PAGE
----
Data Warehouse Query Tuning

Tuesday, November 3, 2015

Some tips on a performance issue I have faced multiple times: the tuning of a data warehouse query. Behold!

Below you can see an overview of a star schema (or a dimensional schema if you must) which is commonly used in business intelligence reporting tools.

Star Schema

A common data warehouse query, which is usually clicked together in a reporting tool, can look like this:


SELECT  tim.quarter, prod.category, geo.district,


FROM    sales sal

 JOIN    geography geo      ON sal.geography_id = geo.sal.geography_id

 JOIN    time tim       ON sal.time_id = tim.time_id

 JOIN    product pro     ON sal.product_id = pro.product_id

     WHERE  tim.year IN (2008, 2009, 2010)

     AND    pro.prod_group IN ('JUMBO PACK')

GROUP BY    tim.quarter, prod.category, geo.district

ORDER BY    tim.quarter, prod.category, geo.district


In this example, the dimension tables (geography, product and time) store attributes to describe the sales facts, while the sales fact table stores the measures; i.e., quantity, revenue and gross profit.

The complaint I most often experience when working with end users in BI tools is that ‘it’ works slow. Most of the time, the ‘it’ refers to the database query they clicked together while using the tool and in most of the cases the addition of filters somewhat solves the problem. But not always…


4 possible solutions for when ‘it’ becomes too slow:

1. Nested Loops with B*Tree Indexes: these are the most commonly used indexes. The query will be executed according to the explain plan that the optimizer comes up with. In the case of the example above, it will first filter the fact records that match the prod_group filter after which it will continue to join with the other dimensions. The last step will aggregate and sort the data. This approach accesses the fact table very often. The query takes about 3.4 hours to execute.

2. Star Transformation with Bit Mapped Indexes: the basic idea of this transformation is to steer clear of using a full table scan access method on the fact table. The query will be rewritten so that all the filtering can happen first, before the fact table is accessed. The performance is better than the B*Tree indexes, but it can still perform poorly when a lot of data is required from the fact table. The query ran in 3.9 minutes.

3. Full Scans with Intelligent Filtering: a bloom filter is used to filter out the data that is needed by using the intelligent filtering on Exadata. The query takes about 5 seconds.

4. In-Memory Aggregation: in short; in-memory aggregation it is a cunning mechanism that combines the aspects of the star-transformation, but without the bitmap indexes, Bloom filters and the ‘group by’ placement to minimize the cost of aggregation over high-volume joins. The result is that everything is as fast as the previous method, with the difference that the aggregation is performed as a part of the fact table access. The query now executes under 5 seconds.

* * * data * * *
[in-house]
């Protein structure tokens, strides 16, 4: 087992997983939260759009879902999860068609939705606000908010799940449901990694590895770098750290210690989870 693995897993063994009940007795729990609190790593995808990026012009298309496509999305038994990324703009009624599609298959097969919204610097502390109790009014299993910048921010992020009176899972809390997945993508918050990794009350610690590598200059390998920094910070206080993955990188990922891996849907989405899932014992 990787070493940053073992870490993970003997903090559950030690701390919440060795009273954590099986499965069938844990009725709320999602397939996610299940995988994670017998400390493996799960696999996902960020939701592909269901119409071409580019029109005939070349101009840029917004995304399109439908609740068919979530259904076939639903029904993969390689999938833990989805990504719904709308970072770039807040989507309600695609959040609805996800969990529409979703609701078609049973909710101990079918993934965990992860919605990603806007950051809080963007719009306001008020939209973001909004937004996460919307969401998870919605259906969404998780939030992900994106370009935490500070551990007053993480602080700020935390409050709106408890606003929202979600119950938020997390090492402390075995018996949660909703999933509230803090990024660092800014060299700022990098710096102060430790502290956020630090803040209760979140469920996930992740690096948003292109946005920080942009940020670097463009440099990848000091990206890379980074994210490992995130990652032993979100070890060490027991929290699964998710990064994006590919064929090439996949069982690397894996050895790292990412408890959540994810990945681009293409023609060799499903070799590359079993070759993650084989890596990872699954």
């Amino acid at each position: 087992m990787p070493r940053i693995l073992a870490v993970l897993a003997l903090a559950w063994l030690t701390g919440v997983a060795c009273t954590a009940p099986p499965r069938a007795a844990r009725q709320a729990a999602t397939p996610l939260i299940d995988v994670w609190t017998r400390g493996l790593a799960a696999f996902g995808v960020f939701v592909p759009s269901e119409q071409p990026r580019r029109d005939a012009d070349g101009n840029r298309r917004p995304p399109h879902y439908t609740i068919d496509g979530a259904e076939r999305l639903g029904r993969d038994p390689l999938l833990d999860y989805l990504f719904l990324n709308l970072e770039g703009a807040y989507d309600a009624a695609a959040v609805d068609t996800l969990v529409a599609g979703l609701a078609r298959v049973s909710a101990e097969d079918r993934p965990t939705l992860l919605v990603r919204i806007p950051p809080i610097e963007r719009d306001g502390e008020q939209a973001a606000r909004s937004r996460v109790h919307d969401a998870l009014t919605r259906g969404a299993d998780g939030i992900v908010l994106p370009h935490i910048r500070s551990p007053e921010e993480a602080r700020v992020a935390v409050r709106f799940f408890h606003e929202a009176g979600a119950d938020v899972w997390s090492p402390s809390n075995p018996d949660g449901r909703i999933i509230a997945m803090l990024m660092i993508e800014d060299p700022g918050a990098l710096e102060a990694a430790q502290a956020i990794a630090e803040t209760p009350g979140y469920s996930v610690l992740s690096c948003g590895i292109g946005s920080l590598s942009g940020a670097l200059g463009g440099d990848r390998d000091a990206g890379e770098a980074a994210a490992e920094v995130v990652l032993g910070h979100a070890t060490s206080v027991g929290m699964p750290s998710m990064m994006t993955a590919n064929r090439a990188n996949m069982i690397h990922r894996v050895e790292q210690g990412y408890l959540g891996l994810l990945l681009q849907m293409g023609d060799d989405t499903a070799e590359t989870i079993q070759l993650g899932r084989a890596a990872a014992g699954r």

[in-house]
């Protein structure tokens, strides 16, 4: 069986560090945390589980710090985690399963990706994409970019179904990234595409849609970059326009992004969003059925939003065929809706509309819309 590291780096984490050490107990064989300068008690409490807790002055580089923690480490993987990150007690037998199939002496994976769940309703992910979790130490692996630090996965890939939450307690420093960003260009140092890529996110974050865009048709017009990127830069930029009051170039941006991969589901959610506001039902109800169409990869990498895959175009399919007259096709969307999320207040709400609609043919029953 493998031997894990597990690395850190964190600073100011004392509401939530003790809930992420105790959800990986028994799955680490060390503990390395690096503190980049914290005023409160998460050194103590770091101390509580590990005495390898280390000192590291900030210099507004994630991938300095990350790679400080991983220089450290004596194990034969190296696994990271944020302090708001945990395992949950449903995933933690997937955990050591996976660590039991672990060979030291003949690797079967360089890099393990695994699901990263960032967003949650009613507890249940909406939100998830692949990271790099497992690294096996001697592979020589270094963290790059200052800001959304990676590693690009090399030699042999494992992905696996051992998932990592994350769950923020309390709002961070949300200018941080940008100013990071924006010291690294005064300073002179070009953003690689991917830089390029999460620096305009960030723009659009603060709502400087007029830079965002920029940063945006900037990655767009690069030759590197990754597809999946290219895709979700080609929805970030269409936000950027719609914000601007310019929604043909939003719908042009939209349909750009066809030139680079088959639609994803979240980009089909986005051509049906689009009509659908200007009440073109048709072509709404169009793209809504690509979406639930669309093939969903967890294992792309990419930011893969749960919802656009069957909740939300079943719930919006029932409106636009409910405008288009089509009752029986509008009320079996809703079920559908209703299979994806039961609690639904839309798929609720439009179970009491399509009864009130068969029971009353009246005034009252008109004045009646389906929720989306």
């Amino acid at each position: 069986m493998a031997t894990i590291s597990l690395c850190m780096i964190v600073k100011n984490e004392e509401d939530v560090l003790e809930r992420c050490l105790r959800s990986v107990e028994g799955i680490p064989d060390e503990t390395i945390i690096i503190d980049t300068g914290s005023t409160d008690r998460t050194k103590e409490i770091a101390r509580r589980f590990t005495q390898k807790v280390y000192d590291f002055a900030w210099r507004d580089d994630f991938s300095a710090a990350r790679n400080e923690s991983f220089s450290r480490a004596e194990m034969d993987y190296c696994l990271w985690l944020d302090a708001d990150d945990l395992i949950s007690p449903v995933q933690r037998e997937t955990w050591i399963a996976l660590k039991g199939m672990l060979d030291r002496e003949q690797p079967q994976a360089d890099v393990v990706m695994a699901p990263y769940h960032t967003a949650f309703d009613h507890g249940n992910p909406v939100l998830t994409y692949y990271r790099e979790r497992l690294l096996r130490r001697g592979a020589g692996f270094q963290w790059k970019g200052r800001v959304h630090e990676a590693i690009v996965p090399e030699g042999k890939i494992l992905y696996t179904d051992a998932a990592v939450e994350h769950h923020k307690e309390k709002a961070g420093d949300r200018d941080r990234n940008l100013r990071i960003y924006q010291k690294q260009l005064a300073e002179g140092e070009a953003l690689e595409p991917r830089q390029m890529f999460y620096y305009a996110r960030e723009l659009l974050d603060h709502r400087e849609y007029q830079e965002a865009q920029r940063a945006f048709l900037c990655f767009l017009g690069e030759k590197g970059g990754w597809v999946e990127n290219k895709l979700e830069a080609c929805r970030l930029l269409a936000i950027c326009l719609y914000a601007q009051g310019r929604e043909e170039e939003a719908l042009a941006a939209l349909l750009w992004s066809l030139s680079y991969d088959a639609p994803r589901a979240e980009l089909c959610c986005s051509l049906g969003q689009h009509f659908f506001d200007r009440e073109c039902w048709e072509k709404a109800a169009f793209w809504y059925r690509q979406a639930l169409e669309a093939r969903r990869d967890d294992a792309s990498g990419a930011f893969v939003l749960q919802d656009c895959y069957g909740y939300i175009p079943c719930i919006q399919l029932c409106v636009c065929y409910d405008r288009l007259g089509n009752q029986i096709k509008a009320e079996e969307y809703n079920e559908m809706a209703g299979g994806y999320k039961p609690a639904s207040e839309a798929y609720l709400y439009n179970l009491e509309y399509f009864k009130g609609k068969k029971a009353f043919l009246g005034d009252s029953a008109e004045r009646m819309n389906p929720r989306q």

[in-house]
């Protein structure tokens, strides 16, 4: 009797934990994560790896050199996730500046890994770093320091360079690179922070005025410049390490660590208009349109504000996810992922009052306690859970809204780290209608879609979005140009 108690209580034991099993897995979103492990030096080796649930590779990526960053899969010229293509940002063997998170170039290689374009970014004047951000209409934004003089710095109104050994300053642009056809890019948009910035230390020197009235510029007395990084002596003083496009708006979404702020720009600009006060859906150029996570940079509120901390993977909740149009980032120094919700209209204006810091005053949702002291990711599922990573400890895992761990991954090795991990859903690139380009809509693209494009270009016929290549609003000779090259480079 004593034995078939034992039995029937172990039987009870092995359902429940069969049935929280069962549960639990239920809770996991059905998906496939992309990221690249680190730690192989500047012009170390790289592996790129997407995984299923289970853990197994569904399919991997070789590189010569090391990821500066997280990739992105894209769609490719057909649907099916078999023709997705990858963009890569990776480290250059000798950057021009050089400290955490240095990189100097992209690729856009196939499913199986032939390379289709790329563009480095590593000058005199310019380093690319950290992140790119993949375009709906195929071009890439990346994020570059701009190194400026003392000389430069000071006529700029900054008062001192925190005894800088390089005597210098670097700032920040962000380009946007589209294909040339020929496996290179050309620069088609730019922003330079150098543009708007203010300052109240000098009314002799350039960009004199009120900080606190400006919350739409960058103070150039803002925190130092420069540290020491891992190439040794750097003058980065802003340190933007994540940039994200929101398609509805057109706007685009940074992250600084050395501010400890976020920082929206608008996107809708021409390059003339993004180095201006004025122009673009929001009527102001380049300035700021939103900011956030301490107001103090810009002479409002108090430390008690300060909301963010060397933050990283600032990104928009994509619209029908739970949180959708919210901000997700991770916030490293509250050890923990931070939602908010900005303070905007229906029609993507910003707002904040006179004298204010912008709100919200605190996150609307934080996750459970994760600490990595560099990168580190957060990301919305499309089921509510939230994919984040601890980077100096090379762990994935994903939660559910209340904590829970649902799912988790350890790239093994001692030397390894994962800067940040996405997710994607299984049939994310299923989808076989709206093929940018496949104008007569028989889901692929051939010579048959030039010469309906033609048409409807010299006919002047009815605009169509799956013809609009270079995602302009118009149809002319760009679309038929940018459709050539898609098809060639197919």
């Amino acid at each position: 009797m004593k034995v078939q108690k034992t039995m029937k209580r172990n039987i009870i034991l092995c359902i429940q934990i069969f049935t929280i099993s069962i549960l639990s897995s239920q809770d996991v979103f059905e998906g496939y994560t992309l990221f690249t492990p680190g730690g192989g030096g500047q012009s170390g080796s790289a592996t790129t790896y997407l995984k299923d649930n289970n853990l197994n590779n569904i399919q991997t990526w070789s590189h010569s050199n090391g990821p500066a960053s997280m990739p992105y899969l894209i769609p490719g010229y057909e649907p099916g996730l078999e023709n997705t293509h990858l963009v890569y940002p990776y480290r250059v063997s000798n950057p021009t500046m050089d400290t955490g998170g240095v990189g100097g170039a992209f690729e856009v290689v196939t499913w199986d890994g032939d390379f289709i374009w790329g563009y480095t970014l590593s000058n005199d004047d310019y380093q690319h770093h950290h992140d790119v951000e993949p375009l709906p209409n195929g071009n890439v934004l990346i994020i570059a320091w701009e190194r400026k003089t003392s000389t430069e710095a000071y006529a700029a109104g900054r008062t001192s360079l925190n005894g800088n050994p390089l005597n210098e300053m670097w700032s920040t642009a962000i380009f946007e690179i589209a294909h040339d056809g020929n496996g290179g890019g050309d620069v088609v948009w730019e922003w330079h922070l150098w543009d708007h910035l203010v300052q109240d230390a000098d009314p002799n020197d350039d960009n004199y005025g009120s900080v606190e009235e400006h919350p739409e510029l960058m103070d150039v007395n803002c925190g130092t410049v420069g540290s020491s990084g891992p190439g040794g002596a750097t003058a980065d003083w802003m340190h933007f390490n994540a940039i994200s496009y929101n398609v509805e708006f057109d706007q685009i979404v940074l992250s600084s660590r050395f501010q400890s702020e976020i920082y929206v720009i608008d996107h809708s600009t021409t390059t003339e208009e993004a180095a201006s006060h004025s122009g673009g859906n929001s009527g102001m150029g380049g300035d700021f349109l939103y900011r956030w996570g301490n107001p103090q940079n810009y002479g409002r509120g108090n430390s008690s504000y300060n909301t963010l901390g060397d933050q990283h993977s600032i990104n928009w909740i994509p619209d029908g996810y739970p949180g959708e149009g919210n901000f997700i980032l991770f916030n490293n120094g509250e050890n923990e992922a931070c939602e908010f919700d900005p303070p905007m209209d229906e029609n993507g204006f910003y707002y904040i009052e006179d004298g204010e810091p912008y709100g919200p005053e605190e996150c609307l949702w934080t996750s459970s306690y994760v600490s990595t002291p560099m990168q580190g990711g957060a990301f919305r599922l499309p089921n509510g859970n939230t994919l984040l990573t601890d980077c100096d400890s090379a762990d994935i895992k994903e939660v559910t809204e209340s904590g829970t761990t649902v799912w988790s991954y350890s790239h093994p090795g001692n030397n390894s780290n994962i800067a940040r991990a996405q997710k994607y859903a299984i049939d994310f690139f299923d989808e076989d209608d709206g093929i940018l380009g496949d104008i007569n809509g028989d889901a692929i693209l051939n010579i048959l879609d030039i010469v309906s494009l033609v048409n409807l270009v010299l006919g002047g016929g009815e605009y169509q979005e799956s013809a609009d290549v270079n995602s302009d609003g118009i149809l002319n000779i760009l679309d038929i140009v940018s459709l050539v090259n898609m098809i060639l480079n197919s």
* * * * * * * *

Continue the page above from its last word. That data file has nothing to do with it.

A small recap:



Primary Fact Table Access Method




B*Tree Indexes with NL Joins

•B*Tree index access

•Nested Loops joins

•Indexes on fact table

Decent performance if number of rows is very small and all data accessed is satisfied from memory

Algorithmically weak; can’t get fact table rows fast enough

Star transformation

•Rowid from bitmap index

•Bitmap merge

•Star transformation



•PK/FK constraints

•NOT NULL constraints

•Bitmap indexes on fact table

Excellent performance if number of rows is small and all data accessed is satisfied from memory

Poor performance if number of rows from fact table is high and requires random I/O

Full Scans with Intelligent Filtering

•Full scans

•Swap join optimization & right-deep tree

•Bloom Filters and pipelined hash joins

•Exadata or DBIM


•PK/FK constraints

•NOT NULL constraints

Can handle high and low cardinality queries to achieve consistent response times

Infrastructure cost, scalability as concurrency increases

In-Memory Aggregation

•Full scans

•Vector Transformation


•PK/FK constraints

•NOT NULL constraints

Excellent performance for both scan, filter, and aggregation



From this we notice that the in-memory aggregation performs the best, which sounded to me as the most expensive solution :)

Long story short, some basic things:

  1. the same performance issues that existed 25 years ago still exist today
  2. use bind variables
  3. moore’s law: the progress in computing processing power is exponential
  4. don’t program the fail: errors are expensive in computing time, when you program exceptions for when they occur, you’ll never notice how many times an error occurs or even that it occurs!